An extremely large, highly decorated, raised hot-water crust pie filled with a mixture of meats or game in jelly. A celebration pie. Repeatedly mentioned in 18th and 19th Century literature as an indication of good times and full bellies. A Trunk Pie.
Original Receipt in 'The Art of Cookery, Made Plain and Easy' by Hannah Glasse, 1747 (Glasse 1747);
To make a Yorkshire Christmas-Pie
FIRST make a good standing crust, let the wall and bottom be very thick; bone a turkey, a goose, a fowl, a partridge, and a pigeon, Season them all very well, take half an ounce of mace, half an ounce of nutmegs, a quarter of ah ounce of cloves, and half an ounce of black-pepper, all beat fine together, two large spoonfuls of salt, and then mix them together. Open the fowls all down the back, and bone them; first the pigeon, then the partridge; cover them; then the fowls then the goose, and then the turkey, which must be large; sea- . son them all well first, and lay them in the crust, so as it, will look only like a whole turkey; then have a hare ready cased, and wiped with a clean cloth. Cut it to pieces, that is, joint it; season it, and lay it as close as you can on one side; on the other side woodcocks, moor game, and what sort of wild-fowl you can get. Season them well, and lay them close; put at least four pounds of butter into the pie, then lay on your lid, which must be a very thick one, and let it be well baked. It must have a very hot oven, and will take at least four hours. This crust will take a bushel of flour. These pies are often sent to London in a box, as presents; therefore, the walls must be well built.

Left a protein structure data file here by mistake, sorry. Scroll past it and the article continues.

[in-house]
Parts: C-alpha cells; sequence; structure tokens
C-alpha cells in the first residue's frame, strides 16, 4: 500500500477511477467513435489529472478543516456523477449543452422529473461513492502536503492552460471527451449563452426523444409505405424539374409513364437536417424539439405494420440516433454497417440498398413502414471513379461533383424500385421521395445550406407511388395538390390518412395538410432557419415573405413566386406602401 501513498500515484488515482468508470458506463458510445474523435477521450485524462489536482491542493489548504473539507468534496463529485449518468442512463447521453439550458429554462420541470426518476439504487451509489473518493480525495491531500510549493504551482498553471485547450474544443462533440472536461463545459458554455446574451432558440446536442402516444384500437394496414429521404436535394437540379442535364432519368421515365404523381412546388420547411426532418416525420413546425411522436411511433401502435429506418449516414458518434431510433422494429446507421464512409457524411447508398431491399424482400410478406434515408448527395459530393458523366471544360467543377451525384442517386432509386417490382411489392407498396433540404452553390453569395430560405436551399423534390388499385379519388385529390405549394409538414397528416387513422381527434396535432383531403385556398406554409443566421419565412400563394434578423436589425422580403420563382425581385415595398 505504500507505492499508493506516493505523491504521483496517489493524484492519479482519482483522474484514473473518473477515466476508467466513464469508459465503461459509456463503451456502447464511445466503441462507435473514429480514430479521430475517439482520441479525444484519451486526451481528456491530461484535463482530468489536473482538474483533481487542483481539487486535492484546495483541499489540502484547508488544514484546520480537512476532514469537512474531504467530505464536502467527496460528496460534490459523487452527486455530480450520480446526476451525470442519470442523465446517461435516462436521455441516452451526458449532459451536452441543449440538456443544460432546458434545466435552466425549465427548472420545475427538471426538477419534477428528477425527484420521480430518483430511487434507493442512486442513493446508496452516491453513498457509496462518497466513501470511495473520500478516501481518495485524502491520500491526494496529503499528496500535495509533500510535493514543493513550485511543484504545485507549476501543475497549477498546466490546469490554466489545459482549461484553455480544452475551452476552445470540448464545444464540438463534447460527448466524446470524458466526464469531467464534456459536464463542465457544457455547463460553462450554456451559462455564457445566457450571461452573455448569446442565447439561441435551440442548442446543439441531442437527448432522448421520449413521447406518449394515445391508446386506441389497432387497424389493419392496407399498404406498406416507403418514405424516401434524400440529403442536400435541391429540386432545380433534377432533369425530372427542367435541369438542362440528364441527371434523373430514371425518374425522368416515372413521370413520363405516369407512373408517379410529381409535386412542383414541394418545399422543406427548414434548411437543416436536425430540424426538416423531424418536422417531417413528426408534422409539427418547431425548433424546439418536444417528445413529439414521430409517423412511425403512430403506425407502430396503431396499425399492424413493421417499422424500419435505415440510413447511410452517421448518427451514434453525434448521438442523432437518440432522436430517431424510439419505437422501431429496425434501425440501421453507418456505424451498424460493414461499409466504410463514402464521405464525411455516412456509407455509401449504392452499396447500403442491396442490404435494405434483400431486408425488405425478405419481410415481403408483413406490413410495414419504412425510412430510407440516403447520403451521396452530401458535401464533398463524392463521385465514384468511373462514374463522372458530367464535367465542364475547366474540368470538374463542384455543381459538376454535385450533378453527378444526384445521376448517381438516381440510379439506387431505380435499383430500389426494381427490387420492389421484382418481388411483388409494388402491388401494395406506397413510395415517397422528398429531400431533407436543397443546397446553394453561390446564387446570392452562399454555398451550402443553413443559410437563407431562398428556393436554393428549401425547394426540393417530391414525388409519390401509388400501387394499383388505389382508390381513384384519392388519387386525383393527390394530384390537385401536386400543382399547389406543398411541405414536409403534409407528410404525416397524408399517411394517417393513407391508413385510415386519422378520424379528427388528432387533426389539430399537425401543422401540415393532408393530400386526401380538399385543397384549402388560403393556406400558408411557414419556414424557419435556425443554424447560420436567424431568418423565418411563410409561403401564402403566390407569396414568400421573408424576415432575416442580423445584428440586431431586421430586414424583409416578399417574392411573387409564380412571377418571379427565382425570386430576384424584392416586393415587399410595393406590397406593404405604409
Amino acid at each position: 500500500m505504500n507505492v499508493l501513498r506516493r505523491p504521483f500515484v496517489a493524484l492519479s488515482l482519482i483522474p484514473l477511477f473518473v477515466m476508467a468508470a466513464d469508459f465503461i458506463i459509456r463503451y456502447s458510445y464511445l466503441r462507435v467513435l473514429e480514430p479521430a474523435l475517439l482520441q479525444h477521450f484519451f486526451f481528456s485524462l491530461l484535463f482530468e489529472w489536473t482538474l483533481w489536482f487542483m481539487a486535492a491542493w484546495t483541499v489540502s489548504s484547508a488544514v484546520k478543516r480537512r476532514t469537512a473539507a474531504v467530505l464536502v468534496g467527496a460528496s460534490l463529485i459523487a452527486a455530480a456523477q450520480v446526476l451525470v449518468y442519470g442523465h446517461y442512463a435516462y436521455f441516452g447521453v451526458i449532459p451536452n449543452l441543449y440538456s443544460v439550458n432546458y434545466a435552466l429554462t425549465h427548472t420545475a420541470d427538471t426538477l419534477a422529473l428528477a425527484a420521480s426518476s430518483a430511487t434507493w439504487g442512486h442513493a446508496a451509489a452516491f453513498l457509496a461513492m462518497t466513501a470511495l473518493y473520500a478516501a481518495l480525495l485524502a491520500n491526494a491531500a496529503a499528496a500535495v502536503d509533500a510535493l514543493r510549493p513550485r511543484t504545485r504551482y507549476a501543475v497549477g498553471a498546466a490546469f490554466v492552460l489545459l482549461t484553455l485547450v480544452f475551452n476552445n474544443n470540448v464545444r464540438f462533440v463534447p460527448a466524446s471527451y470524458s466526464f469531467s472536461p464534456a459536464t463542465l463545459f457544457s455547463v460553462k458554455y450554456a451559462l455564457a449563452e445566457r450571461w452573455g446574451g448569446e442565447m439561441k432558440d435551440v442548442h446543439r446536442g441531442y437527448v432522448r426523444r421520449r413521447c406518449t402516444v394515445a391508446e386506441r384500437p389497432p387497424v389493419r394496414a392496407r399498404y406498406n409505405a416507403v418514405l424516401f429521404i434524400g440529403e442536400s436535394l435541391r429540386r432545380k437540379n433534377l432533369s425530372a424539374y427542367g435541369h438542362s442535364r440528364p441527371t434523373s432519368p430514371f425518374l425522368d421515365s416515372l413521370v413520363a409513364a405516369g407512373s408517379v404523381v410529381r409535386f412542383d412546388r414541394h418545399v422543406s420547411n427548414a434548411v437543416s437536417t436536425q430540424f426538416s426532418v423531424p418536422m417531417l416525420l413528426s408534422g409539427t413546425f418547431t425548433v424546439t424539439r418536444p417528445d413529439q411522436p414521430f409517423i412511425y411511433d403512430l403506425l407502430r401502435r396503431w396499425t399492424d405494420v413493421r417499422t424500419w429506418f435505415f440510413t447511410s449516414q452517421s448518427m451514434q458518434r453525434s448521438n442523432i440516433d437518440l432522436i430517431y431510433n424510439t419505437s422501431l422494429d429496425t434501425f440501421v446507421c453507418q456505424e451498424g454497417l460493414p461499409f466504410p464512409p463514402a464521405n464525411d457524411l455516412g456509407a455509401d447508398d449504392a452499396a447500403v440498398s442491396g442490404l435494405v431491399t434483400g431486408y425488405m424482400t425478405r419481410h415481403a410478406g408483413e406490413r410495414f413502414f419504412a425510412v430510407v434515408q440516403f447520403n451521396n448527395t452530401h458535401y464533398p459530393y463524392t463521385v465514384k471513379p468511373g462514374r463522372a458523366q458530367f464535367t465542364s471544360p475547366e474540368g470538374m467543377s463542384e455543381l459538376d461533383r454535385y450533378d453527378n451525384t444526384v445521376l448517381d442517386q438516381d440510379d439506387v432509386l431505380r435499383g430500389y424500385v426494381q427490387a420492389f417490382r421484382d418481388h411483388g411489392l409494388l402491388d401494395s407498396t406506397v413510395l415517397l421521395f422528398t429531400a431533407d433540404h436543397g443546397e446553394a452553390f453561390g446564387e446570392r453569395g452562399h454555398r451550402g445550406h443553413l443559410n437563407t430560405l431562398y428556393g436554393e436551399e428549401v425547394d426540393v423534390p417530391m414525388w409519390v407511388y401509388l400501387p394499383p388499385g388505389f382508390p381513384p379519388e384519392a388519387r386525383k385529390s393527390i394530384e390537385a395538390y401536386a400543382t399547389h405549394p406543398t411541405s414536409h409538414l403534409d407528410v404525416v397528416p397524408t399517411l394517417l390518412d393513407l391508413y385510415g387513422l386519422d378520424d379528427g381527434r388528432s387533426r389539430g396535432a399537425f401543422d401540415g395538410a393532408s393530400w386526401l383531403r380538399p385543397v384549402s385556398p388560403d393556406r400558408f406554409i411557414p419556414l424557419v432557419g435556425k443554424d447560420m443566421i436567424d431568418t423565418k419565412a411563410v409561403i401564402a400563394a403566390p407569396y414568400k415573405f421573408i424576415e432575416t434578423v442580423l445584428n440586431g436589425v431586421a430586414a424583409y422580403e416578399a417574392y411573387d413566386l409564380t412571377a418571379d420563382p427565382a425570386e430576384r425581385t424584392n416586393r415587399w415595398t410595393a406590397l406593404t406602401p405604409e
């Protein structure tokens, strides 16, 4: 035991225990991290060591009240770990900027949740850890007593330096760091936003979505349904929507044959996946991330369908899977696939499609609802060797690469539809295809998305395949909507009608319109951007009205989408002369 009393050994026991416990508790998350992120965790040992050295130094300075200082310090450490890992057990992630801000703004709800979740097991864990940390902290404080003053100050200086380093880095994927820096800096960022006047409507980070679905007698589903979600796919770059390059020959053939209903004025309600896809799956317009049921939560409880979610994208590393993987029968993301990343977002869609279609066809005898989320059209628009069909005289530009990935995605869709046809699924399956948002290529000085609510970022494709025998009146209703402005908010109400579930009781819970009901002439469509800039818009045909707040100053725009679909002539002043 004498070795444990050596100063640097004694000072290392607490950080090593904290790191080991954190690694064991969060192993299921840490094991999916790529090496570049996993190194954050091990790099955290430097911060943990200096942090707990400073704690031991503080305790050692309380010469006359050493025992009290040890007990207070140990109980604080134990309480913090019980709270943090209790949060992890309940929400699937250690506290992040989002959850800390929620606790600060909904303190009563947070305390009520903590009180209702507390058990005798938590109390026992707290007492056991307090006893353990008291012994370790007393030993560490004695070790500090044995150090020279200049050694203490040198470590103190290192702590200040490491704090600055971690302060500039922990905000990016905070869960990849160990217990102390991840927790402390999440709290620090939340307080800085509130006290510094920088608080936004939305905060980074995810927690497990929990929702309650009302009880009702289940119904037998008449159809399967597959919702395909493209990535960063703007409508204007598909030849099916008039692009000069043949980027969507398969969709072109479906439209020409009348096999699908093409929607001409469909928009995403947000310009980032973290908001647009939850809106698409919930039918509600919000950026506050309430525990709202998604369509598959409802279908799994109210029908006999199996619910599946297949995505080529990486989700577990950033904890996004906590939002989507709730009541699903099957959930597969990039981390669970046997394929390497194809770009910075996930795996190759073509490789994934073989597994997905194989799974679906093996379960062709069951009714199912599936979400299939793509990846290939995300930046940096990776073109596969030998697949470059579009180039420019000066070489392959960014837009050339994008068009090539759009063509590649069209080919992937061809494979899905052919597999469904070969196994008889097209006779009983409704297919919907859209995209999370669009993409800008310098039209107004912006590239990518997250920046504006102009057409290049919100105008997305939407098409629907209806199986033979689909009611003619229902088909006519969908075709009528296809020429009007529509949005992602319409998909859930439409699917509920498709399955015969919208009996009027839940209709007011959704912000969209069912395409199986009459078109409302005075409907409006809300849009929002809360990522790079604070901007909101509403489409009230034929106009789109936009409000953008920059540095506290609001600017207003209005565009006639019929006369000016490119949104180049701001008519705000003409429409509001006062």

'Tom Brown at Oxford' by Thomas Hughes (1861) has; "Then there would be a deep Yorkshire pie, or reservoir of potted game, as a piece, de resistance", and Charles Dickens' 'The Holly-Tree' tells of; "a Yorkshire pie, like a fort".
Francatelli 1846 gives directions including a whole turkey and a brace of pheasants and notes that; "The quantity of game, &c. recommended to be used in the preparation of the foregoing pie may appear extravagant enough, but it is to be remembered that these very large pies are mostly in request at Christmas time. Their substantial aspect renders them worthy of appearing on the side-table of those wealthy epicures who are wont to keep up the good old English style, at this season of hospitality and good cheer."
Denby Dale Pie
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